It is not easy to know what the current market rate would be, given the extraordinary credit situation, but let’s say this gap is 5.0 percentage points. If we assume the loans are out for a year (it could be considerably longer), then we would effectively be handing Boeing $850 million (5.0 percent of $17 billion).

While it is important to make the distinction between a handout of $17 billion and a loan of $17 billion, it is also important to correct a lie that was told about the last bailout and will be told about this one. The lie is that we made a profit on the bailout, the money was repaid with interest.

In an economic crisis, there are lots of businesses and individuals who would love to be able to borrow at the discount rate the government is providing to its favored recipients. As the lowest cost borrower, the government could always make money by lending to businesses at an interest rate between what the market would charge them and what the government pays. Yet, no one in their right mind would suggest that the government have an open-ended facility for this purpose, even though it would be hugely profitable by the bailout apologists’ standards.

Giving subsidized loans, even though they earn the government interest, is a huge subsidy. And, if we did an infinite amount of such loans we would have a serious problem with inflation, just the same as if the government were to hand everyone $100,000 a year. Serious people understand this fact, even if they choose not to be honest about it.

Anyhow, for our big comparison, we will look at the $850 million gift to Boeing and the $75 million in the package that was designated for the Corporation for Public Broadcasting  (CPB). CPB gives money to a wide range of public broadcasters including the Public Broadcasting Service and National Public Radio.

To put this in a context that might be meaningful to people, we will use the metric of a “food stamp person year.” The average food stamp beneficiary in 2018 received $127 per month, which translates in $1,560 a year. To account for inflation, I rounded up to $1,600 per person per year.

 

Source: Author’s calculations, see text.

While some people are undoubtedly upset by the CPB getting $75 million, Boeing is getting more than ten times as much money from the rescue package. Some of this money will likely help to keep its workers employed, but much of this will go to the 8-digit paycheck of Boeing’s new CEO and keeping its shareholders happy.

Anyhow, people can have different opinions on the merits of these items, but they should at least have a clear idea of their relative size.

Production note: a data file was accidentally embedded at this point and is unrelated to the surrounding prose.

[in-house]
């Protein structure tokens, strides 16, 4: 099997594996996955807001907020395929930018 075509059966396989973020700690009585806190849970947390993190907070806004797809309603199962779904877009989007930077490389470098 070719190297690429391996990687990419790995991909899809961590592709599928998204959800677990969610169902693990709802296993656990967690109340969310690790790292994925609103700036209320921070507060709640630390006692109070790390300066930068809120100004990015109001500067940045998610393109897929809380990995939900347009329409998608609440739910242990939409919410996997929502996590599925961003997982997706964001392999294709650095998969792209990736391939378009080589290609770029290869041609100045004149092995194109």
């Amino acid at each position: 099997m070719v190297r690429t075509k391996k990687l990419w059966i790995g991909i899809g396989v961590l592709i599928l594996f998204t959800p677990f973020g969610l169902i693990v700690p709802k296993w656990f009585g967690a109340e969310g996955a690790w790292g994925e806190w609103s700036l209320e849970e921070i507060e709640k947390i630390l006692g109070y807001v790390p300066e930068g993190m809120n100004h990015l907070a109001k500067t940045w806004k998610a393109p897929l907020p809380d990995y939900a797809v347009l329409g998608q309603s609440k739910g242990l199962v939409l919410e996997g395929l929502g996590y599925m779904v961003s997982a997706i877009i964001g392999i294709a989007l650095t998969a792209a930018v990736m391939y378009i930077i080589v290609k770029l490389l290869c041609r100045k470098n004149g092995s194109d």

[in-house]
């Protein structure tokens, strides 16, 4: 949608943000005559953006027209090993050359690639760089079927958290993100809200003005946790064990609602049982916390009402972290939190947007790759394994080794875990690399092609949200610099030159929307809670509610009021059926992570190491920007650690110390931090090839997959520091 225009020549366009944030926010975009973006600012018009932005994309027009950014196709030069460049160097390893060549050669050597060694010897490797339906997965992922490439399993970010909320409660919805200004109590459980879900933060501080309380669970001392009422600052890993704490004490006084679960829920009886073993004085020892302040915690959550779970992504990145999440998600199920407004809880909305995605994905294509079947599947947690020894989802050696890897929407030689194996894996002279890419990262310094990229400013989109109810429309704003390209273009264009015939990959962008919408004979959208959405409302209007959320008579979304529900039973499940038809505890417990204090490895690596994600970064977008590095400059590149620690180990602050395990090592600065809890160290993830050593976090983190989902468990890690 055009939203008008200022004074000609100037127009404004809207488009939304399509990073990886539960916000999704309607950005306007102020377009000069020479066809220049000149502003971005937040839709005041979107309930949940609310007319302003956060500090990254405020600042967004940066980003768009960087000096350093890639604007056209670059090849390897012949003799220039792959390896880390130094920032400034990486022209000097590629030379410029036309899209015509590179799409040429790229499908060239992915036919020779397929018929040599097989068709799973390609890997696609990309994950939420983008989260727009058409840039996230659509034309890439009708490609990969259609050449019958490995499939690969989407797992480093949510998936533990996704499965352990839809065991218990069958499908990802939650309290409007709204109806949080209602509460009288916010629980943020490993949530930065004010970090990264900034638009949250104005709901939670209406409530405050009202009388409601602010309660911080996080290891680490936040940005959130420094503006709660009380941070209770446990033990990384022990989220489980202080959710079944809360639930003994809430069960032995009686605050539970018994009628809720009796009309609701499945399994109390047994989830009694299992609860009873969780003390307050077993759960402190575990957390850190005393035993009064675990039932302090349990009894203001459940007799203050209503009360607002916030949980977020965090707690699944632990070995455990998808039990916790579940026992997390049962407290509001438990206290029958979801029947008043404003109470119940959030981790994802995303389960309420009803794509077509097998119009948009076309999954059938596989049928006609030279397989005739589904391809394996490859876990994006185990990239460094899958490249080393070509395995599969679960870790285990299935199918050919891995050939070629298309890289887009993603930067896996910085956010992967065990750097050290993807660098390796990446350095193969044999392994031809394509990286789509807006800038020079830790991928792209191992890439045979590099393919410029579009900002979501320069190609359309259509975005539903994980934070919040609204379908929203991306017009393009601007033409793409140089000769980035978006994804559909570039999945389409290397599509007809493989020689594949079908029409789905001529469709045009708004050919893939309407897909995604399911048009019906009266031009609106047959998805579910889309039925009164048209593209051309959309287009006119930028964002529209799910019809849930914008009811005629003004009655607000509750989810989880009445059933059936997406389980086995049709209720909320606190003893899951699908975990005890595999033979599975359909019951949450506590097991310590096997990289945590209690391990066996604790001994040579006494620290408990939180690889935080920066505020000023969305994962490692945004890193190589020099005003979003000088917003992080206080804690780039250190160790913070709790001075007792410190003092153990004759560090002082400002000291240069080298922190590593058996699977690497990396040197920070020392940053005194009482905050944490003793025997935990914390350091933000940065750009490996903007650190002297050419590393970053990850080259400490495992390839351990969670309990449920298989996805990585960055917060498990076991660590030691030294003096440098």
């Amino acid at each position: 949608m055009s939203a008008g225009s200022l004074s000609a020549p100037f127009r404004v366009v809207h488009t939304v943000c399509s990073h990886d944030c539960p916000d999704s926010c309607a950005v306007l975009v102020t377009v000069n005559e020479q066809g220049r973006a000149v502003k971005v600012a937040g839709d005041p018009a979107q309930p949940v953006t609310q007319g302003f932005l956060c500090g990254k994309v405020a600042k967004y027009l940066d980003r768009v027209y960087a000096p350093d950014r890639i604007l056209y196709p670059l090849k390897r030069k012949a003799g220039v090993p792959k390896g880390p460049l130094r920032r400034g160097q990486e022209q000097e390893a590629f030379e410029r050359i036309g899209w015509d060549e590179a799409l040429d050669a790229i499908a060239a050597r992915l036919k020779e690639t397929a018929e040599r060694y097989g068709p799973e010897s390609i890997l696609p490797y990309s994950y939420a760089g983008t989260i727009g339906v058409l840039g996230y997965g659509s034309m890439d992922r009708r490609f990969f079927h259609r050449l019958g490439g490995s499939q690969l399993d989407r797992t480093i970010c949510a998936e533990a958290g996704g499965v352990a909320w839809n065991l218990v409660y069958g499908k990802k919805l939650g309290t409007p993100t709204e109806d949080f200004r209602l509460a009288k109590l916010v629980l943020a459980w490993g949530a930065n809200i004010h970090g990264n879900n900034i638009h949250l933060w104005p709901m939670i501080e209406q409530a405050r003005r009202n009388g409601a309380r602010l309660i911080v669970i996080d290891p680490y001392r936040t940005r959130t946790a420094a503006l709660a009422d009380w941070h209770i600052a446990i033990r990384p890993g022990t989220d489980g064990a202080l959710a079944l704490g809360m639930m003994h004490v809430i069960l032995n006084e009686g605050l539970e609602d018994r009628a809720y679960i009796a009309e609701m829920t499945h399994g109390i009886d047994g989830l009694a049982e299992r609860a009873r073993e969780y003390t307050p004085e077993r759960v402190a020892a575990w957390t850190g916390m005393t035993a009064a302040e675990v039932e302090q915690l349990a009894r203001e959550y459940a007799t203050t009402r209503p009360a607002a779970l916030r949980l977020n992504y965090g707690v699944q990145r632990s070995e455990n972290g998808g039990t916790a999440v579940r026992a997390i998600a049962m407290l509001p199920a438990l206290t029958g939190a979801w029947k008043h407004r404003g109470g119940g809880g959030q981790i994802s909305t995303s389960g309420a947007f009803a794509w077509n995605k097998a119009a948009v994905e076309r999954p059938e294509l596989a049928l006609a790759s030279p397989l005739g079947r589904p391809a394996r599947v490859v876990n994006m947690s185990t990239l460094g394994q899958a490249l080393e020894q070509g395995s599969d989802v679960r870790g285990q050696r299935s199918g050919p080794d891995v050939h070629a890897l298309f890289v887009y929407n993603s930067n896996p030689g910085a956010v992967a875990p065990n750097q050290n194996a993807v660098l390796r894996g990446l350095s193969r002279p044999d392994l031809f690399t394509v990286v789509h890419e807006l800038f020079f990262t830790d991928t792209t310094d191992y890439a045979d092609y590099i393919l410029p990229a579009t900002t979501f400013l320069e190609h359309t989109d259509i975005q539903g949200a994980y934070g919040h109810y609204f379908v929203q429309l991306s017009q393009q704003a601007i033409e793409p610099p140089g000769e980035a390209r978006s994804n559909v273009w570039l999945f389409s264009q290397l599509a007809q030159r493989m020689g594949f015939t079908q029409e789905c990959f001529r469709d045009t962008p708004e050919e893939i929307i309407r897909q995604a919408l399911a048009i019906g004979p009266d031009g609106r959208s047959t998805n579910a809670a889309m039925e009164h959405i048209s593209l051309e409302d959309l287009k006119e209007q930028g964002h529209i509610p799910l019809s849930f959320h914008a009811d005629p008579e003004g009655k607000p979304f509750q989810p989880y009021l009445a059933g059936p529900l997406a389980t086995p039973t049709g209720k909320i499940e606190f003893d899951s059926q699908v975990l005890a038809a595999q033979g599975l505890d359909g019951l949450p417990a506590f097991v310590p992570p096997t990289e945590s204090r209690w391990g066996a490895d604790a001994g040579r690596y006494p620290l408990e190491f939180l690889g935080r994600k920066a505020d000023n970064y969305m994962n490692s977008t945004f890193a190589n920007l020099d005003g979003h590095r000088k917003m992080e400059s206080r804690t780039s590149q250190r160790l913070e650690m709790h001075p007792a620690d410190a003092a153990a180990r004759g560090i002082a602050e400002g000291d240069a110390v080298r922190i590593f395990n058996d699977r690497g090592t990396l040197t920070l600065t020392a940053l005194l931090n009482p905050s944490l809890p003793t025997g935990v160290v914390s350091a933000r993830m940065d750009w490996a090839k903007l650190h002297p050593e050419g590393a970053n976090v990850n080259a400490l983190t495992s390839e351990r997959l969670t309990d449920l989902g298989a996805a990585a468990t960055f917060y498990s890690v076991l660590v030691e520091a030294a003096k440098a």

The media have been engaged big time in the numbers without context game, throwing out really big numbers faster than anyone can catch them. (For the biggest, the overall size of the stimulus, given the time frame, we are looking at a stimulus that is about five times as large as the Obama stimulus.) While there are many great comparisons to be made on who got what, for tonight I just want to focus on one, the handout to Boeing compared with the money provided to the Corporation for Public Broadcasting.

As most people know, Boeing was already in trouble for reasons having nothing to do with the coronavirus. Safety problems with its new 737 Max led to two deadly crashes. Apparently the problems stem from very basic features of the plane which cannot be easily fixed. These problems have whacked Boeing’s profits and stock price and forced it to send its CEO packing, although he did get a $62 million going away present.

Anyhow, being the empathetic crew they are, Trump and the Republicans rushed to set aside a nice chunk of taxpayer dollars for Boeing in their big corporate slush fund. Boeing is slated to get $17 billion in loans to help get it through the crisis.

We should be clear on what exactly this means. The government is not handing Boeing $17 billion, it is lending it $17 billion at an interest rate below what the market would charge. So it is wrong to say that the government is giving Boeing $17 billion. What it is giving Boeing is the difference between what it would have to pay to borrow this money in private capital markets and what it is paying the government on its loans.

It is not easy to know what the current market rate would be, given the extraordinary credit situation, but let’s say this gap is 5.0 percentage points. If we assume the loans are out for a year (it could be considerably longer), then we would effectively be handing Boeing $850 million (5.0 percent of $17 billion).

While it is important to make the distinction between a handout of $17 billion and a loan of $17 billion, it is also important to correct a lie that was told about the last bailout and will be told about this one. The lie is that we made a profit on the bailout, the money was repaid with interest.

In an economic crisis, there are lots of businesses and individuals who would love to be able to borrow at the discount rate the government is providing to its favored recipients. As the lowest cost borrower, the government could always make money by lending to businesses at an interest rate between what the market would charge them and what the government pays. Yet, no one in their right mind would suggest that the government have an open-ended facility for this purpose, even though it would be hugely profitable by the bailout apologists’ standards.